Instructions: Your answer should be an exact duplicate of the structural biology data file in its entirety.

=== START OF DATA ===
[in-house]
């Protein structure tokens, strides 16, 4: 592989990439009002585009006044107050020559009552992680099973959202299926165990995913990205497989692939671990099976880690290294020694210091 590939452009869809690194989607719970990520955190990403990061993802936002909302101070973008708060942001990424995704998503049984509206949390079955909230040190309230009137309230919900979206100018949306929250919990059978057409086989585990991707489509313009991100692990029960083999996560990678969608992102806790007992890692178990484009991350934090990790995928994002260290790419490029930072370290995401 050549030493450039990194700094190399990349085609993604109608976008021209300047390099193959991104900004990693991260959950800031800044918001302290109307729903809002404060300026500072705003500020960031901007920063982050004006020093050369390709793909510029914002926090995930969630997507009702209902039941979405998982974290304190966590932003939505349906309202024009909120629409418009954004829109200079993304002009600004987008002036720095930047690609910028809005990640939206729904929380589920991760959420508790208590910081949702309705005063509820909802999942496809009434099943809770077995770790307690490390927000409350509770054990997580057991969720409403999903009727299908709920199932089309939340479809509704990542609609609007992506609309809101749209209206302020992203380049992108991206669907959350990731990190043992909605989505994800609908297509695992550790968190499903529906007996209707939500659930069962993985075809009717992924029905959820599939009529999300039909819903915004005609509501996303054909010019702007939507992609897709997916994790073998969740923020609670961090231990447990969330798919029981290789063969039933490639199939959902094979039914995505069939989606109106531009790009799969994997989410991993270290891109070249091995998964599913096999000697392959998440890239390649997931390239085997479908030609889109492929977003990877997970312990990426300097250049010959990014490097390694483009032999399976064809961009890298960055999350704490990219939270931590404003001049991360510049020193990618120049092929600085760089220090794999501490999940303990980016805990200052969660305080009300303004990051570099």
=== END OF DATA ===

[in-house]
């Protein structure tokens, strides 16, 4: 592989990439009002585009006044107050020559009552992680099973959202299926165990995913990205497989692939671990099976880690290294020694210091 590939452009869809690194989607719970990520955190990403990061993802936002909302101070973008708060942001990424995704998503049984509206949390079955909230040190309230009137309230919900979206100018949306929250919990059978057409086989585990991707489509313009991100692990029960083999996560990678969608992102806790007992890692178990484009991350934090990790995928994002260290790419490029930072370290995401 050549030493450039990194700094190399990349085609993604109608976008021209300047390099193959991104900004990693991260959950800031800044918001302290109307729903809002404060300026500072705003500020960031901007920063982050004006020093050369390709793909510029914002926090995930969630997507009702209902039941979405998982974290304190966590932003939505349906309202024009909120629409418009954004829109200079993304002009600004987008002036720095930047690609910028809005990640939206729904929380589920991760959420508790208590910081949702309705005063509820909802999942496809009434099943809770077995770790307690490390927000409350509770054990997580057991969720409403999903009727299908709920199932089309939340479809509704990542609609609007992506609309809101749209209206302020992203380049992108991206669907959350990731990190043992909605989505994800609908297509695992550790968190499903529906007996209707939500659930069962993985075809009717992924029905959820599939009529999300039909819903915004005609509501996303054909010019702007939507992609897709997916994790073998969740923020609670961090231990447990969330798919029981290789063969039933490639199939959902094979039914995505069939989606109106531009790009799969994997989410991993270290891109070249091995998964599913096999000697392959998440890239390649997931390239085997479908030609889109492929977003990877997970312990990426300097250049010959990014490097390694483009032999399976064809961009890298960055999350704490990219939270931590404003001049991360510049020193990618120049092929600085760089220090794999501490999940303990980016805990200052969660305080009300303004990051570099």